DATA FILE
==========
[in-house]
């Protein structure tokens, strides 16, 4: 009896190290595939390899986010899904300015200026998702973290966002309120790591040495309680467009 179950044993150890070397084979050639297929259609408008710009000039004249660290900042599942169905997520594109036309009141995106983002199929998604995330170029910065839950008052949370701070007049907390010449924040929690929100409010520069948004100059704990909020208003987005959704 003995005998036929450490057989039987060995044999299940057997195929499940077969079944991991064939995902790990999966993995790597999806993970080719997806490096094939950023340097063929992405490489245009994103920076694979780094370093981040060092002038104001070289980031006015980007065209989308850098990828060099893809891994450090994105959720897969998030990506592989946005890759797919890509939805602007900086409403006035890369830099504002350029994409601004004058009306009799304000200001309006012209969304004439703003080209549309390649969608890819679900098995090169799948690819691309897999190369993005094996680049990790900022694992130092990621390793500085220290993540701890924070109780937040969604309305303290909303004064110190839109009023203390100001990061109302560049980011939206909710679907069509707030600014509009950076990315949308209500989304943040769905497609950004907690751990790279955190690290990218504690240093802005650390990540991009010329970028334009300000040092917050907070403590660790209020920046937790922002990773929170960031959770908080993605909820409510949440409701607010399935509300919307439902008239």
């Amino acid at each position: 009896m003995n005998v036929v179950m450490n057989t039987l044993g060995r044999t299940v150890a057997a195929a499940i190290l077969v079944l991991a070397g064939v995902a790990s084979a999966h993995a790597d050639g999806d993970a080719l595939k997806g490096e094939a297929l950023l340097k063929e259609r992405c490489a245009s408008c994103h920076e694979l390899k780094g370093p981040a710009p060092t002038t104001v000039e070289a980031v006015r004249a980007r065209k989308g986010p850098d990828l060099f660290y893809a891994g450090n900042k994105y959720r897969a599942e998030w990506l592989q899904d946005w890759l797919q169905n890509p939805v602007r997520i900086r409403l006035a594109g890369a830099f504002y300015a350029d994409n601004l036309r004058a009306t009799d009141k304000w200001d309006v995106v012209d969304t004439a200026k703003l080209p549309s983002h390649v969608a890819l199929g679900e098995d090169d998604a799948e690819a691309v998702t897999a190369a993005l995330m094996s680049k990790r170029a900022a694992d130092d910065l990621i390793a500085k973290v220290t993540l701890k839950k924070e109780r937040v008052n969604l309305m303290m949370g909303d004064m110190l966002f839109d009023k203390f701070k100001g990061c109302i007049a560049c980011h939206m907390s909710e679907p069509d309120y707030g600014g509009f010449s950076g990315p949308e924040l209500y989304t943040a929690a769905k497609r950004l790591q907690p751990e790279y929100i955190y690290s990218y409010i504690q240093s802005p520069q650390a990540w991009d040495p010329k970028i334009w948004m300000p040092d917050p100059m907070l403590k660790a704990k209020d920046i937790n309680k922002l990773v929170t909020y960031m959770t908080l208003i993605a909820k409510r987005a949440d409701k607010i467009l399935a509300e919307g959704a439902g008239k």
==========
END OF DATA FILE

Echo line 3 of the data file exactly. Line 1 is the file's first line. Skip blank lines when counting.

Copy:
């Amino acid at each position: 009896m003995n005998v036929v179950m450490n057989t039987l044993g060995r044999t299940v150890a057997a195929a499940i190290l077969v079944l991991a070397g064939v995902a790990s084979a999966h993995a790597d050639g999806d993970a080719l595939k997806g490096e094939a297929l950023l340097k063929e259609r992405c490489a245009s408008c994103h920076e694979l390899k780094g370093p981040a710009p060092t002038t104001v000039e070289a980031v006015r004249a980007r065209k989308g986010p850098d990828l060099f660290y893809a891994g450090n900042k994105y959720r897969a599942e998030w990506l592989q899904d946005w890759l797919q169905n890509p939805v602007r997520i900086r409403l006035a594109g890369a830099f504002y300015a350029d994409n601004l036309r004058a009306t009799d009141k304000w200001d309006v995106v012209d969304t004439a200026k703003l080209p549309s983002h390649v969608a890819l199929g679900e098995d090169d998604a799948e690819a691309v998702t897999a190369a993005l995330m094996s680049k990790r170029a900022a694992d130092d910065l990621i390793a500085k973290v220290t993540l701890k839950k924070e109780r937040v008052n969604l309305m303290m949370g909303d004064m110190l966002f839109d009023k203390f701070k100001g990061c109302i007049a560049c980011h939206m907390s909710e679907p069509d309120y707030g600014g509009f010449s950076g990315p949308e924040l209500y989304t943040a929690a769905k497609r950004l790591q907690p751990e790279y929100i955190y690290s990218y409010i504690q240093s802005p520069q650390a990540w991009d040495p010329k970028i334009w948004m300000p040092d917050p100059m907070l403590k660790a704990k209020d920046i937790n309680k922002l990773v929170t909020y960031m959770t908080l208003i993605a909820k409510r987005a949440d409701k607010i467009l399935a509300e919307g959704a439902g008239k």